"Did each dye-drug impart its own color to cloth, and did there exist a sufficient variety of these drugs for the various shades of colors, dyeing would be a very simple art, as it would only be necessary to dissolve the dye-stuff and impregnate the goods. But so far from this being the case, it we except indigo, there is scarcely a dye-stuff that imparts its own color to goods; nay, the most part of the dye-drugs used have so weak an affinity for cotton goods especially,, that they impart no color sufficiently permanent to deserve the name of a dye. These circumstances render dyeing sufficiently intricate, and make it more dependant upon science; indeed, it is only by the nicest arrangement of a few chemical laws, that the dyer is to turn to advantage the various coloring matters of which he is in possession. When the dyer finds that there is no affinity between the goods and any coloring substance which is put into his possession, he endevours to find a third substance, which has a natural attraction for the cloth and coloring matter, so that by combining this substance with the cloth, and then passing the cloth through the dyeing solution, the coloring matter combines with the substance which is upon the goods, and constitutes a dye.

This third substance used, and which acts as an intermediate, combining two inimical bodies, is termed a mordant, from the French mordre, which to bite, from an idea which the old dyers had that the substances bit or opened a passage into the fibres of the cloth, giving access to the color. And although the theory of their action is now changed, the term is sti11 continued, and perhaps further investigation will prove the term most applicable."

"The bases or oxides which are in general use, and which appear to succeed best, are alumina, the oxides of tin, and iron; the first two are colorless, the peroxide of the latter is a light brown, and imparts to white goods a buff or nankeen color, which in many cases affects, to a considerable extent, the color of the cloth, a circumstance which must also he attended to by the dyer. Indeed, the principal part of all dyeing operations is the proper choice and application of mordants, there being a chemical union between them and the coloring matter; a new substance is formed, not only differing in properties but differing in color from any of the originals: consequently, a very little alteration in the strength or quality of a mordent gives a decided alteration in the shade of color. However, it gives the dyer a much wider field for variety of shades; at the same time a less number of coloring substances is required; as, for example, logwood alone gives no color to cotton worthy the name of a dye; yet by the judicious application of a few different kinds of mordants, all the shades from a French white to a violet - from a lavender to purple - from a blue to a lilac — and from a slate to a black, are obtained from this substance."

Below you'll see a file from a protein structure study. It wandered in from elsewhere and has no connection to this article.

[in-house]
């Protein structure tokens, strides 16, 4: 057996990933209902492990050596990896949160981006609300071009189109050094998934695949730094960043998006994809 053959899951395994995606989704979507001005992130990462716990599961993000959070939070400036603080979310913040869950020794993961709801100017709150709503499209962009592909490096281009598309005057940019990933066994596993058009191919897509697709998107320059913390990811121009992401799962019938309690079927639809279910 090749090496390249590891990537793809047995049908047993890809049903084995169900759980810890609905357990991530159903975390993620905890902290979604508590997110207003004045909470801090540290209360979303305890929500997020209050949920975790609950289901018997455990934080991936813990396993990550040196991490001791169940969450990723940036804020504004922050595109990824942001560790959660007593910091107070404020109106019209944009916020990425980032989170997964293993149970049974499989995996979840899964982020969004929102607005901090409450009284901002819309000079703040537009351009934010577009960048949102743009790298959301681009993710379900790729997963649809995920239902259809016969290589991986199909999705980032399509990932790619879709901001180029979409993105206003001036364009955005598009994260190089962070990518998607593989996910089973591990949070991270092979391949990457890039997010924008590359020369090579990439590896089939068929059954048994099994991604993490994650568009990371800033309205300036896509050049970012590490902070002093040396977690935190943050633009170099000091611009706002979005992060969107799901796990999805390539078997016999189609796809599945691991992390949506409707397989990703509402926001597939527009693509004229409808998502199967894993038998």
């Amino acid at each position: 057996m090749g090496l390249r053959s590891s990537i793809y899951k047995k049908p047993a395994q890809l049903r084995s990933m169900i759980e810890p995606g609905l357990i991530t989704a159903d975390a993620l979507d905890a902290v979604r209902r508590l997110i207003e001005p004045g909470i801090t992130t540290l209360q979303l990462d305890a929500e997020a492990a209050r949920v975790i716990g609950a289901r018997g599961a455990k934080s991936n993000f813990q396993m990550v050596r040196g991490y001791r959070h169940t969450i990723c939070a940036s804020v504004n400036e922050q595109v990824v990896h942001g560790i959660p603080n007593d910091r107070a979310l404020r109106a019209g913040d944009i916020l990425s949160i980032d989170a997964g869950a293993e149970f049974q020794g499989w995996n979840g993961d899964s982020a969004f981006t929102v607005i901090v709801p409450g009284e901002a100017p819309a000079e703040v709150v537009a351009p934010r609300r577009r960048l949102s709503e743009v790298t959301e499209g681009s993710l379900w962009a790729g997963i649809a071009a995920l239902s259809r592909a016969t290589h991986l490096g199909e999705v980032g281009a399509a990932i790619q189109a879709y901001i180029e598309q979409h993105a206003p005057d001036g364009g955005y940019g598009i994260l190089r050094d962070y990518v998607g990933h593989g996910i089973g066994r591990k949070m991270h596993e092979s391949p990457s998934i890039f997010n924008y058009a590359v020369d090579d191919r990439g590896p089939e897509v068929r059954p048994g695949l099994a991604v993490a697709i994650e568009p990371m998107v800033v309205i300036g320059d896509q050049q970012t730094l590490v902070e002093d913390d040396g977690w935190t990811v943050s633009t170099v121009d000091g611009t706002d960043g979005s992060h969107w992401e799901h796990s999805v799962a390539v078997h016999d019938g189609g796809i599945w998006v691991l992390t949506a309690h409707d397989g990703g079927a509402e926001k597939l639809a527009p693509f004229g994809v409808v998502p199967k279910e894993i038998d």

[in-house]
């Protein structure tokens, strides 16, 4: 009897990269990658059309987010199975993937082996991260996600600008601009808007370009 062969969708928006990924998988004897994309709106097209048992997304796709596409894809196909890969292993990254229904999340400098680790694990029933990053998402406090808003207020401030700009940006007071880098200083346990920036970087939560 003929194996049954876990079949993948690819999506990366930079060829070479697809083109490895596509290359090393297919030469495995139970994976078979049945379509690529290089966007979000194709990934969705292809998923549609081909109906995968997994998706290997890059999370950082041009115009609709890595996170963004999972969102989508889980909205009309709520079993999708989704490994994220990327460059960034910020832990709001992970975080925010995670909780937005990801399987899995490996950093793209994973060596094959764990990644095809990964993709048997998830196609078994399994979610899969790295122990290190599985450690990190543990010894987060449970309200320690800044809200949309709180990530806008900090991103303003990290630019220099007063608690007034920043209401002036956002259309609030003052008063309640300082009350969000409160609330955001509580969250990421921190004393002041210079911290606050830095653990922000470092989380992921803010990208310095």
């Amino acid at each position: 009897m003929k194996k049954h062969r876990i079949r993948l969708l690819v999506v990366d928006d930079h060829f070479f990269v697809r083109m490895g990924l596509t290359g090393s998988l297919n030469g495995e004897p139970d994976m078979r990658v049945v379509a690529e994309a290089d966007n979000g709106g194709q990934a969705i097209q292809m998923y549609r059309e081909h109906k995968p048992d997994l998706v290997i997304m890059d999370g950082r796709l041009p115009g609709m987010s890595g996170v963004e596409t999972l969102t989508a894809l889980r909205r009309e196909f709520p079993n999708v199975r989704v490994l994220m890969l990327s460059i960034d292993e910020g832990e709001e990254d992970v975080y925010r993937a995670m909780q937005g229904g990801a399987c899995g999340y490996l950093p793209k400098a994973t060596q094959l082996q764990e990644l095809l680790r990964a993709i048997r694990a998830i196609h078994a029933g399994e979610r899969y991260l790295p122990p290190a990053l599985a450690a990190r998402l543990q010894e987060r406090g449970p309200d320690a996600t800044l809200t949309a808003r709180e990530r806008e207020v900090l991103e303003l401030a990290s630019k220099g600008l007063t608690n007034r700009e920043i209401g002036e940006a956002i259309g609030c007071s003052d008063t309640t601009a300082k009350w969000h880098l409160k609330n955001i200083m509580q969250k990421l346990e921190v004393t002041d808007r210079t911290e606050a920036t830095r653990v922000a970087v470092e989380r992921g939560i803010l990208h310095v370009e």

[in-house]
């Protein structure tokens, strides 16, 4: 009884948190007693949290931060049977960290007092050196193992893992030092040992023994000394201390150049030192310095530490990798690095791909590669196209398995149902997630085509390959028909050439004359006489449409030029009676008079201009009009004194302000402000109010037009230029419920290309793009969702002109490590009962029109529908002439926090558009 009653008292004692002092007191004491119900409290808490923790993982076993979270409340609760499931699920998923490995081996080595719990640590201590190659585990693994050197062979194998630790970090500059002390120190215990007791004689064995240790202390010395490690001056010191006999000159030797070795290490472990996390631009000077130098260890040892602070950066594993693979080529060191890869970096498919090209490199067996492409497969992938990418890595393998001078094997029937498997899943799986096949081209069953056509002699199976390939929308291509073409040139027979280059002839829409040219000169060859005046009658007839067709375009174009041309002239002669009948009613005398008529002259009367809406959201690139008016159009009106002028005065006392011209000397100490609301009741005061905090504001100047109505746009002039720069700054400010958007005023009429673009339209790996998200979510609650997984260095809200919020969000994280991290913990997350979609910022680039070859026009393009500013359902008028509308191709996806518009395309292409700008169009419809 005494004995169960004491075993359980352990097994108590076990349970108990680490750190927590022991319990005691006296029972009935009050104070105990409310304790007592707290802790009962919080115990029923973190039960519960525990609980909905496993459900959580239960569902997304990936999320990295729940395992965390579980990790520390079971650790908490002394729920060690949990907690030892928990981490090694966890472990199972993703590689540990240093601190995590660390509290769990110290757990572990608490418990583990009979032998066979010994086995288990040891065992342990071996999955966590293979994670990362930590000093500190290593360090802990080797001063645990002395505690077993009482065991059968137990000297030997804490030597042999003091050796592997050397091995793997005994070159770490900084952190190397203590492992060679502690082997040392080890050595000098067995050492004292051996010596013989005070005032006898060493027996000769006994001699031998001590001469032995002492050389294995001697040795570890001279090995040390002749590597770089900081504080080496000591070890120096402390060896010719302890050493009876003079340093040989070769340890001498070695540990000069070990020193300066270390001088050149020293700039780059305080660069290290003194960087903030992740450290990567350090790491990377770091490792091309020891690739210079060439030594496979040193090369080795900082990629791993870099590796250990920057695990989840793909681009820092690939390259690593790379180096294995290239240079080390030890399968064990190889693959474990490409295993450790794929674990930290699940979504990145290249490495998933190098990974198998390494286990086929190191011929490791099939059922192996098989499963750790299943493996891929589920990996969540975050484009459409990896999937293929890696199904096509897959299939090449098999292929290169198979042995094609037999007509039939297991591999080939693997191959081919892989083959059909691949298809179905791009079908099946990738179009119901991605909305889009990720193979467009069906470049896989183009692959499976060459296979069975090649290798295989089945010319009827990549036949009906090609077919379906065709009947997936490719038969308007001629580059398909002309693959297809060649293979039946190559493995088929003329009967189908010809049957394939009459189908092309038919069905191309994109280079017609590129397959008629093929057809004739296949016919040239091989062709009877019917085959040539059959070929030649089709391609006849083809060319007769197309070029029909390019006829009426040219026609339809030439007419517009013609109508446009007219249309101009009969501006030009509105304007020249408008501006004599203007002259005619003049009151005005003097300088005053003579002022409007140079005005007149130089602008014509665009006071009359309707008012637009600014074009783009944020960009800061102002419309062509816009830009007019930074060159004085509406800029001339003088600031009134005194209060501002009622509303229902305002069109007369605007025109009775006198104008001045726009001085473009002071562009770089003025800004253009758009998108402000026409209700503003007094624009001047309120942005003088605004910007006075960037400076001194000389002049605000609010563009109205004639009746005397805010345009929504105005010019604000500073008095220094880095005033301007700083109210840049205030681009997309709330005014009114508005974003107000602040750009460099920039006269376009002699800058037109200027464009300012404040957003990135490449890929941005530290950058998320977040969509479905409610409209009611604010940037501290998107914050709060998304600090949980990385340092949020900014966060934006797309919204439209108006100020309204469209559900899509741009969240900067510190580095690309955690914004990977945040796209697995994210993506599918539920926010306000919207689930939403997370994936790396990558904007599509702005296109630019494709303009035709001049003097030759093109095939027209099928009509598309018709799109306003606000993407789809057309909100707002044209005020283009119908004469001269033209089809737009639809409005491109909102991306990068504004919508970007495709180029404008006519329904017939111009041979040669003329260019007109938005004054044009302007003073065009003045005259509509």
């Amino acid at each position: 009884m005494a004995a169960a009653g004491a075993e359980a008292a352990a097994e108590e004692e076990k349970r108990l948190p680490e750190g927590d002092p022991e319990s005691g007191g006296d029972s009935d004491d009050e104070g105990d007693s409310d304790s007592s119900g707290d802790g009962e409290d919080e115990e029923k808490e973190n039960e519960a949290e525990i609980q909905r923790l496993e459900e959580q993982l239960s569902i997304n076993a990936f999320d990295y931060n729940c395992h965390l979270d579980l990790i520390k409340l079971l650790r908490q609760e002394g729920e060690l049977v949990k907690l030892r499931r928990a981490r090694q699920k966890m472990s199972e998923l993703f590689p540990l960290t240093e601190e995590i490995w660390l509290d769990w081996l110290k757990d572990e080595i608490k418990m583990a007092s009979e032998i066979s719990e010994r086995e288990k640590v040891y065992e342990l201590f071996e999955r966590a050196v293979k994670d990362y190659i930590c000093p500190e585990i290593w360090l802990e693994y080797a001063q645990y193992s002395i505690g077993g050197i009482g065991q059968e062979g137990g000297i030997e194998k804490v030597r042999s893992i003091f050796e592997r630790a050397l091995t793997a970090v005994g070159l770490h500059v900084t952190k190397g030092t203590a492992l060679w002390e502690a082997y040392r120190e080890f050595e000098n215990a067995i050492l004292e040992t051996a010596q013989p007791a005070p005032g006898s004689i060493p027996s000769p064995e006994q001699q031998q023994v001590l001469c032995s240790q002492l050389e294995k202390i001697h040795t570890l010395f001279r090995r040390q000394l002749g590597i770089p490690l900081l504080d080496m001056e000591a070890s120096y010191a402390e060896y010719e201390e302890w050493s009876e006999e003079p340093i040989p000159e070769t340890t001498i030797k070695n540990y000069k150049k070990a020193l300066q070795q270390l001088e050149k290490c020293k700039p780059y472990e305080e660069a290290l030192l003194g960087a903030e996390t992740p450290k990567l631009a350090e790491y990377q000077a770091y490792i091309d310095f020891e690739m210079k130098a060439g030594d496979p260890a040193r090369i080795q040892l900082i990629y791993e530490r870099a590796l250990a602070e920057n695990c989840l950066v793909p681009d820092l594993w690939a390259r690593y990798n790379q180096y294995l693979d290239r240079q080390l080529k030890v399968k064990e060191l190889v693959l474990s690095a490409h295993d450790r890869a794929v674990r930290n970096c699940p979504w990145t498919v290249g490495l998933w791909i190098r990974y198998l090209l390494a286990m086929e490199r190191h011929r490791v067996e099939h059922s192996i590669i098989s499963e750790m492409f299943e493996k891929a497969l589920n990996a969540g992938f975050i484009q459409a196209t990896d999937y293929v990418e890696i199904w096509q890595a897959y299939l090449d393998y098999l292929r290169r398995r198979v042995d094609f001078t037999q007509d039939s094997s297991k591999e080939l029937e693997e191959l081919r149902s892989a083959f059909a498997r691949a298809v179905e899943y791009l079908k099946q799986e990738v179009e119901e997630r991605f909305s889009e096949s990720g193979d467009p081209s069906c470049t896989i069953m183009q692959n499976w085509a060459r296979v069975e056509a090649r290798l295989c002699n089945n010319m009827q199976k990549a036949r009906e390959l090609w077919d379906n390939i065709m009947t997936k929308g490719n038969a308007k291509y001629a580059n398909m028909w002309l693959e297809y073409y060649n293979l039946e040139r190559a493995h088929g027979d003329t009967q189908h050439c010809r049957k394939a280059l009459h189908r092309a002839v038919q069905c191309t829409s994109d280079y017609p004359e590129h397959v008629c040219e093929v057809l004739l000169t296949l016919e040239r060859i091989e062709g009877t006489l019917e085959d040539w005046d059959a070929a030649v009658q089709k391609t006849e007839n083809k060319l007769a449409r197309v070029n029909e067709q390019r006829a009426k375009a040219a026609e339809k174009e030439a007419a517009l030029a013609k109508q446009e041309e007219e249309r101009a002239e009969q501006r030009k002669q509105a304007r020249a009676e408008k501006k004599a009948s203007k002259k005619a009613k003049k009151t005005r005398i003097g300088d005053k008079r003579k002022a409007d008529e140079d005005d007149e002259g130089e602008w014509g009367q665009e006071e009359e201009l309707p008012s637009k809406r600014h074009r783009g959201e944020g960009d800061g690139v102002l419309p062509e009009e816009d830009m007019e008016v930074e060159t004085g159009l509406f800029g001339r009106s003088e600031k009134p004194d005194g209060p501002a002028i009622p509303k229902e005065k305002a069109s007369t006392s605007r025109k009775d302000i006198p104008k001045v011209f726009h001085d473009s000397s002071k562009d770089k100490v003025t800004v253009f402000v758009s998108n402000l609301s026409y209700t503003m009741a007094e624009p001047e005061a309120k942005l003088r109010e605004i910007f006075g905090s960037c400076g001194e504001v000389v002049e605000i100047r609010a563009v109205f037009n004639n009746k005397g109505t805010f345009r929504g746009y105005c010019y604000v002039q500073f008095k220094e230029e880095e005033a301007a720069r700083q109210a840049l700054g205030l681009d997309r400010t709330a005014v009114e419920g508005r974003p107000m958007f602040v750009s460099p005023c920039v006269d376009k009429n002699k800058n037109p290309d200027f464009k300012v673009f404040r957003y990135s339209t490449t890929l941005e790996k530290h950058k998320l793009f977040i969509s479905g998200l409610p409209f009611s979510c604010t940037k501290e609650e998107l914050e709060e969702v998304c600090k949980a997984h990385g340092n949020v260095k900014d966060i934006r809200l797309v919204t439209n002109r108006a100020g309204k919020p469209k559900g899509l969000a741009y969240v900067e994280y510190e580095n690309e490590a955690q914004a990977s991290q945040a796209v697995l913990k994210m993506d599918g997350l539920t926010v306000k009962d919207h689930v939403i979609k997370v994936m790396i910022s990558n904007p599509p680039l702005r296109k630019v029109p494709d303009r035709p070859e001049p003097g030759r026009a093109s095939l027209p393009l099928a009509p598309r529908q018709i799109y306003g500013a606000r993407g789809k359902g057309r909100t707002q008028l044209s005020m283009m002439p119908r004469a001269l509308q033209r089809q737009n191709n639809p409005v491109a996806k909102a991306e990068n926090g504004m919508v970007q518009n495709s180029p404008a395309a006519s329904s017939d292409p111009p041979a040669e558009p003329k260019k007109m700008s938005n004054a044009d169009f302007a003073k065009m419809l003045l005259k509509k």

If a white piece of cotton be put through a dilute solution of chloride of tin (red spirits,) and from this put through, weak decoction of logwood, the coloring matter of the wood will be immediately precipitated, changing its hue to a violet color, very little of it combining with the cloth, and probably very unequally; but if the piece be thoroughly washed from the chloride of tin previous to putting into the logwood, the coloring matter of the wood will, combine with the cloth, or rather the metallic base which on the cloth; and provided the logwood solution corresponds with the strength of the mordant, the liquor will be left colorless: but the piece will be a light brownish shade.

If a little of the chloride of tin be now added to the liquor, its effects upon the logwood will be the same as if the piece had been put into it without being washed, but with this difference, that the coloring matter is in combination with the cloth, upon which it is not only changed to a violet color, but is rendered insoluble in water, and suffictently permanent to constitute a dye. The substance's thus added to the colored liquor to change and fix the colors are termed alterants, in the the tecnical language of the dye-house raising: because it brightens the color. Alterants and mordants are often spoken of as two dinstinct substances; but the only distinction is the mode of applying them. In some instances distinct substances are used. In the process detailed above, a little alum would do as well as the tin; or if a particular bluish shade were wanted, a little pyrolignite of alumina; but in almost all cases the mordant may also be used as the alterant."